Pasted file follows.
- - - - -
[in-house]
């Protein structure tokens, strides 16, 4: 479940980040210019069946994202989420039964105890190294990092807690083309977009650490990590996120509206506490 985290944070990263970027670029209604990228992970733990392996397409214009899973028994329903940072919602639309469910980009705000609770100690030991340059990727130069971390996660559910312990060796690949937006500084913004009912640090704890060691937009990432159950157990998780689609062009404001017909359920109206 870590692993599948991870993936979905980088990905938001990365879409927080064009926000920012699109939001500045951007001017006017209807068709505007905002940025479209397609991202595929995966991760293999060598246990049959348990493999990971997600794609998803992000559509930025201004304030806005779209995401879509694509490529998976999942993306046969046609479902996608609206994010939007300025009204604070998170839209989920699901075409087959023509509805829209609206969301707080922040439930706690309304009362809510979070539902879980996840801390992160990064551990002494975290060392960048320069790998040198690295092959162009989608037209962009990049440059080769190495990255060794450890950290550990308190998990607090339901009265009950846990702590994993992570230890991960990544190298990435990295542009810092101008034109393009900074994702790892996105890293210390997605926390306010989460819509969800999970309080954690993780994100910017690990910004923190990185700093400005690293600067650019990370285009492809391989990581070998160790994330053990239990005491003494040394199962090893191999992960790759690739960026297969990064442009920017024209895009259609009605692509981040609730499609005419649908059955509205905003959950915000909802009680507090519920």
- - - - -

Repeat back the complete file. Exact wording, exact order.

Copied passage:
[in-house]
């Protein structure tokens, strides 16, 4: 479940980040210019069946994202989420039964105890190294990092807690083309977009650490990590996120509206506490 985290944070990263970027670029209604990228992970733990392996397409214009899973028994329903940072919602639309469910980009705000609770100690030991340059990727130069971390996660559910312990060796690949937006500084913004009912640090704890060691937009990432159950157990998780689609062009404001017909359920109206 870590692993599948991870993936979905980088990905938001990365879409927080064009926000920012699109939001500045951007001017006017209807068709505007905002940025479209397609991202595929995966991760293999060598246990049959348990493999990971997600794609998803992000559509930025201004304030806005779209995401879509694509490529998976999942993306046969046609479902996608609206994010939007300025009204604070998170839209989920699901075409087959023509509805829209609206969301707080922040439930706690309304009362809510979070539902879980996840801390992160990064551990002494975290060392960048320069790998040198690295092959162009989608037209962009990049440059080769190495990255060794450890950290550990308190998990607090339901009265009950846990702590994993992570230890991960990544190298990435990295542009810092101008034109393009900074994702790892996105890293210390997605926390306010989460819509969800999970309080954690993780994100910017690990910004923190990185700093400005690293600067650019990370285009492809391989990581070998160790994330053990239990005491003494040394199962090893191999992960790759690739960026297969990064442009920017024209895009259609009605692509981040609730499609005419649908059955509205905003959950915000909802009680507090519920």